I might ease your pain, but only if you’re sad: The impact of the empathized emotion in the empathy-helping association

Abstract

Ample research demonstrated that empathizing with someone in need promotes helping that person. Two studies examined whether this effect of empathy on helping behavior holds across different emotional reactions expressed by a target in need. Results of Study 1 indicate that perspective taking with a sad needy target increased empathic concern which, in turn, fostered helping the individual. This relation was not found for participants taking the perspective of angry or disgusted needy targets. Study 2 provides further support for the underlying mechanism of the results of Study 1. Perspective taking with a sad needy target increased empathizers’ empathic concern because perception of target neediness was increased. Again, this pattern was not found for perspective taking with an angry needy target. The findings correspond to theorizing on the role of emotions in person perception. Hence, the current research provides insights regarding the boundary conditions of the empathy-helping association.

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Notes

  1. 1.

    We opted to exclude participants who indicated that German was not their native language given that our study material and our experimental variation required adequate speech comprehension. Moreover, it is known that cultural background affects information processing (Oyserman and Lee 2008), and by excluding these participants from analyses, we aimed at keeping these factors constant across the sample.

  2. 2.

    Different from what Batson and colleagues usually do (cf. Batson et al. 1989, 1991, 2002), we computed the empathic concern score by including not only participants’ answers regarding the empathic emotions but also whether they believed Nina to be a good person, wanted to meet her and considered her to be trustworthy. However, when computing the same analyses reported in Study 2 with an empathic concern score excluding the respective items results do not change.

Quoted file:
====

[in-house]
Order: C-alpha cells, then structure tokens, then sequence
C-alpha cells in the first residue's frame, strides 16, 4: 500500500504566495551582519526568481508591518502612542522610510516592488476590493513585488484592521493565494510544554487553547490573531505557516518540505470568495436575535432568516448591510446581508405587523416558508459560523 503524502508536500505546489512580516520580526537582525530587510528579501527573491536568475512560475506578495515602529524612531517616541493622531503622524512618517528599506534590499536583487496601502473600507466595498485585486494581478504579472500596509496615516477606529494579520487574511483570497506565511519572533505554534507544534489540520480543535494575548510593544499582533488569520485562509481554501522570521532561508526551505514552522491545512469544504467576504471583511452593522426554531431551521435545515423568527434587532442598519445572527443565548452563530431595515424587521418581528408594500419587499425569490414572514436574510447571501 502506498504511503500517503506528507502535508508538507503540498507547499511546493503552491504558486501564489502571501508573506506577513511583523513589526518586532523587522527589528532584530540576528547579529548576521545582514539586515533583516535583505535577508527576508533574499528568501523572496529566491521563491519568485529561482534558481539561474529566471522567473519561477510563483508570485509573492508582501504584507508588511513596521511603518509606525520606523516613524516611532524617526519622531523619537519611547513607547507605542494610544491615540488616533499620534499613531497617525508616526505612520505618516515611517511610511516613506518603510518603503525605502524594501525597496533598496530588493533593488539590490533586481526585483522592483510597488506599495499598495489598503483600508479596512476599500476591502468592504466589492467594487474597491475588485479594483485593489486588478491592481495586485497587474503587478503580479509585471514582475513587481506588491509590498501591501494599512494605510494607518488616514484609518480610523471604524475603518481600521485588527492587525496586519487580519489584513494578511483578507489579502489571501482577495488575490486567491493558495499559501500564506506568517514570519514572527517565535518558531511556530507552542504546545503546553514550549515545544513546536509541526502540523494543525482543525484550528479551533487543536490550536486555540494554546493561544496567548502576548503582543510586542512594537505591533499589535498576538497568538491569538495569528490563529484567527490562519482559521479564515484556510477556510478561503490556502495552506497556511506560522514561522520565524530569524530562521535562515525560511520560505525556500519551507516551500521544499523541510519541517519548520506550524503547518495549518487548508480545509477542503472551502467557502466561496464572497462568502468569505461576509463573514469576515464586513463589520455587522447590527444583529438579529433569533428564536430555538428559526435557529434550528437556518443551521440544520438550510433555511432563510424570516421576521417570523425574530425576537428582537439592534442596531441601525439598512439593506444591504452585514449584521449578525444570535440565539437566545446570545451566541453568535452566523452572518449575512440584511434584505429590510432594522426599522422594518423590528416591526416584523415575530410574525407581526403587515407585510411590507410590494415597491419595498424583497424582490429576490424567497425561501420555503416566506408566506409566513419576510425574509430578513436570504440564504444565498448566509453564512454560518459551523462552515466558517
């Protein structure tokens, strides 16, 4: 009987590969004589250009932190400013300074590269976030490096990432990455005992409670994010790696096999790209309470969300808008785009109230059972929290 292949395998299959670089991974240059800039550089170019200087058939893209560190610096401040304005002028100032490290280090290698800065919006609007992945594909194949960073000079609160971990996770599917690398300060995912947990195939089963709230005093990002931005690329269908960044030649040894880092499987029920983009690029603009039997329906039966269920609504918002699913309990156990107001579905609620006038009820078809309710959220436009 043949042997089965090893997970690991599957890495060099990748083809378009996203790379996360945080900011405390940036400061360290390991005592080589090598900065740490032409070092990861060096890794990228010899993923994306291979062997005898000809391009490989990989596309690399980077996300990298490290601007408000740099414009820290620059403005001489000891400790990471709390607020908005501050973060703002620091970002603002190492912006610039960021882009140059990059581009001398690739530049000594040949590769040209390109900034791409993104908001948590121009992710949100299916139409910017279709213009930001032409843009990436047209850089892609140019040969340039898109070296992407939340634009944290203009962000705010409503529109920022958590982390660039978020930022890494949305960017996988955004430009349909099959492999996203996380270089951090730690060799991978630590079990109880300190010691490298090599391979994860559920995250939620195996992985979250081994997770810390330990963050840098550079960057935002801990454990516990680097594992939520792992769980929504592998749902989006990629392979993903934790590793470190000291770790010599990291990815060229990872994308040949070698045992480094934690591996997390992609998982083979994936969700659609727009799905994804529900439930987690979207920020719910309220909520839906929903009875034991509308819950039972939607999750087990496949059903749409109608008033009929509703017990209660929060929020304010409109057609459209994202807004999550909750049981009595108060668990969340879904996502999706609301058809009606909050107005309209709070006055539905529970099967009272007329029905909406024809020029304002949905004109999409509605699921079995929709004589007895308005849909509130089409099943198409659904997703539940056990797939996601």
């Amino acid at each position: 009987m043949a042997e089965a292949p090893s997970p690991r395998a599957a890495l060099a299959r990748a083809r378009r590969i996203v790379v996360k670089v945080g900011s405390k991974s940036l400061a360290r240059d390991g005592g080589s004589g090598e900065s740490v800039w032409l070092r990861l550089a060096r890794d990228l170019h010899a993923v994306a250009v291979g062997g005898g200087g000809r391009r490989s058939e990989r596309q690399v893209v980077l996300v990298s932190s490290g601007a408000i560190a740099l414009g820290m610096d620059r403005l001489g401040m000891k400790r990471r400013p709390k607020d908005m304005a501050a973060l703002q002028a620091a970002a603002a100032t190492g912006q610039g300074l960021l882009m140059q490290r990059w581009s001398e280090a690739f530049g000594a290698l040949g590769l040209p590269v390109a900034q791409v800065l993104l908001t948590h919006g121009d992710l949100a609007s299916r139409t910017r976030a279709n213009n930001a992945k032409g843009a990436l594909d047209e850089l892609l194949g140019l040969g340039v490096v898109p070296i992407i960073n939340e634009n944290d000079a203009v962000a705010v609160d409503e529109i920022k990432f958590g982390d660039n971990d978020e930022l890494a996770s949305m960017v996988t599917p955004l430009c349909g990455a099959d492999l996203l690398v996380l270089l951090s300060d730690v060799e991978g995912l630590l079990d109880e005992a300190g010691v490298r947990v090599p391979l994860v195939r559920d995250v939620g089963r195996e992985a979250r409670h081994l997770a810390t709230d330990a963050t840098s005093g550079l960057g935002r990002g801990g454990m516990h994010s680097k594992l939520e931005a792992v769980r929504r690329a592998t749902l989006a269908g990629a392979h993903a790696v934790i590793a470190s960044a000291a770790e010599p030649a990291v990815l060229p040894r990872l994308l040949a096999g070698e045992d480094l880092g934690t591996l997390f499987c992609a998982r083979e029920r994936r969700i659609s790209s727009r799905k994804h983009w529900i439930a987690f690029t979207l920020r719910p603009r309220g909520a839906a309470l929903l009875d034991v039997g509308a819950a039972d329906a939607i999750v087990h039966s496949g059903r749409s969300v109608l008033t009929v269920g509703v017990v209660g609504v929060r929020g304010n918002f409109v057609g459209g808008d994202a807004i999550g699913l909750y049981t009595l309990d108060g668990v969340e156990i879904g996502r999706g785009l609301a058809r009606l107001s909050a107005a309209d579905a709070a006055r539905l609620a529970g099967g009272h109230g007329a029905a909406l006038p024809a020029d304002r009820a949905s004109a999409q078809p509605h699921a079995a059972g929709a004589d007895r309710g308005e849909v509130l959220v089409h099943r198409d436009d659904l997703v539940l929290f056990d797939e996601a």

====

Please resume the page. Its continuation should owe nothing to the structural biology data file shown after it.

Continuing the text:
3. 3.

    As control variables, we also assessed person perception of the target by including items on perceived warmth and competence of the target (cf., Fiske et al. 2002; Cuddy et al. 2007). We included these control variables given that Cuddy et al. (2007) showed different patterns of perceived warmth and competence to be associated with different kinds of behavior (amongst them helping behavior). However, perceived warmth and competence did not predict helping behavior (all ps > .487). Correspondingly, indirect analyses did not reveal a significant indirect effect of the independent variable (i.e., sadness perspective-taking condition) on helping behavior via mean warmth nor mean competence. Also, no indirect effect was observed of the other two conditions (i.e., anger or disgust perspective-taking condition) on helping behavior via warmth or competence (i.e. all CI95 % included zero). Furthermore, including the warmth and competence scores into analyses reported in Study 2 did not change results substantially. We also checked for moderating effect of participants’ mood which did not occur.

  4. 4.

    We decided to assess participants’ perception of target neediness after assessing their empathic concern because the questions regarding Nina’s need for help fitted the format of our control questions with regard to Nina’ perceived warmth and competence (cf. cf., Fiske et al. 2007; Cuddy et al. 2007) which we included again in this study.

  5. 5.